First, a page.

Hopefully someone with much better knowledge than me will come on and help us! It does sound like you could be able to rescue this, though we can't be sure not knowing what is going on in your wife's mind. It could be that she's hiding her feelings not because she thinks they would lead to a break up, but because she fears they might lead her to a breakdown or face horrible things - if they have not been directly about you but about her. Alongside that, she might be thinking that if she can't feel better you and she won't work out, but realise if she can get help that you could get through this. There is also the possibility that she doesn't feel the same as you, or resents you, and wants to separate (even if not now).

Sexual problems often seem to be a symptom of something wrong elsewhere in life/the relationship. I think I would put sex on hold if you can at first, as that part of life would probably get better as a result of improving the underlying issues first. I know it is an important and valid goal to resume a better intimate relationship, but taking that pressure of her is probably best for now. I mean not talking about it for now or keeping presenting that as the problem, the goal. I agree you shouldn't give up and settle in a sexless marriage where you are both unhappy. But also you mustn't make it seem that all her problems are only important because they stop you getting sex, ie. you don't care if she is unhappy as long as she puts out! You don't sound like that at all by the way, but just putting in a word of warning in case.

I'd tell her that you are worried that she is unhappy and that you don't want her feel pressured by the psycho sexual therapy pending, or the pressure to get that part of life sorted. Say that you're worried that in all that, her wellbeing gets put in the background and what is really troubling her doesn't get any focus. Stay on the waiting list, but in the meantime tell her you want her to focus on getting herself feeling good. Ask what you can do to make that easier, with no sex discussion involved, just what can do to help? Take on more around the house? Free her up to go swimming/whatever she likes or meet a friend at regular times? Individual counselling for your wife, alone, could be a good suggestion, where she can talk about any other issues, even bereavement counselling if she feels that could still help. Tell her she can absolutely talk to you about anything she wants, but you'll support her in speaking to the counsellor too/instead, and if she wants you to go for any sessions yourself - alone or as a couple, you will. In fact you may well benefit yourself from some sessions alone.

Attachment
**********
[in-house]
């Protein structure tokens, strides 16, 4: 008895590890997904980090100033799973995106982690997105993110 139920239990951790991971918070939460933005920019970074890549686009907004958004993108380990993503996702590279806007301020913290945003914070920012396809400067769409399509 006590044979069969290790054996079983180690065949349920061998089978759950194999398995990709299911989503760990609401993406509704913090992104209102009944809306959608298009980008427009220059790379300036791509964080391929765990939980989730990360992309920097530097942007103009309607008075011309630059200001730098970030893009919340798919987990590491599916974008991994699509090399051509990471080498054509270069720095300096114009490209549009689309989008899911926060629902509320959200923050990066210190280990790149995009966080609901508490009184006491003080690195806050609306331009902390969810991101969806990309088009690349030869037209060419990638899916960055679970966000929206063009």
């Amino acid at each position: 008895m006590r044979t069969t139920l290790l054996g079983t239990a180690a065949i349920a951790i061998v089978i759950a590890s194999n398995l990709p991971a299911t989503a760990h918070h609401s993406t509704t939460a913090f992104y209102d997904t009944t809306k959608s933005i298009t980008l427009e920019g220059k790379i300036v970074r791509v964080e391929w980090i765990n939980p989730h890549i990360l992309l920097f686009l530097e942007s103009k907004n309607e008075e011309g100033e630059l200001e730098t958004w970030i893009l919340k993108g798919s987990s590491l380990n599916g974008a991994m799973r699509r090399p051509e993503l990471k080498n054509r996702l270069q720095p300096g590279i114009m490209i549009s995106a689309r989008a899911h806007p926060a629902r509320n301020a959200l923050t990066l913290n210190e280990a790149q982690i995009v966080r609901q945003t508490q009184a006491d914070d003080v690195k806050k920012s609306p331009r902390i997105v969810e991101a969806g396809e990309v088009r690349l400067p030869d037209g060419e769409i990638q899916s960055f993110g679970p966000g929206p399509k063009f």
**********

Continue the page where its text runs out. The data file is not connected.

Sorry, I talk a lot for a non expert wink. Not a lost cause, but worth working out what is going on now. You don't want to live this for much longer. Perhaps things can get better for both of you together. If not, separation might be the outcome. You'll have tried your best though.

thelar Tue 21-Oct-14 10:39:51

Thanks so much for your thoughts! The thing is, I wouldn't say that she's unhappy or suffering from depression or anything like that at the moment but she's not particularly open about her feelings, so maybe I'm wrong. I'm not sure whether this is related to the loss of our daughter, obviously you never fully get over something like that but time does heal to a certain extent. We had our son a year after the loss of our daughter, obviously it was an incredibly difficult time, she was 38 at the time and we knew that there wasn't much time left.

We did pick back up an enjoyable sex life for a while after it happened although I would also add that generally we have always been unmatched when it comes to our needs in that department which I know is not uncommon. She does worry about our children greatly and puts everyone else's problems in front of our own for sure, she doesn't really consider her own happiness at all but I'm sure that she would be quite content to live out the rest of her days without an intimate relationship at all, the unhappiness comes from her knowing that it's not what I want.


silkysilky2 Sun 08-Mar-15 14:00:54

How did this pan out?

Anyone got a link if this discussion happened in 'relationship' forum as mentioned?

yyz2 Sun 29-Mar-15 12:37:24

Try a night out to rediscover the spark.

Even trip to cinema be out alone. Can you get a babysitter even for 3 hours?

GotABitTricky Sun 05-Jul-15 13:27:18

Hang on in there "thelar"

SaulGood Sun 05-Jul-15 13:41:18

silkysilky, you can find it using advanced search but to save you the trouble ta-dah!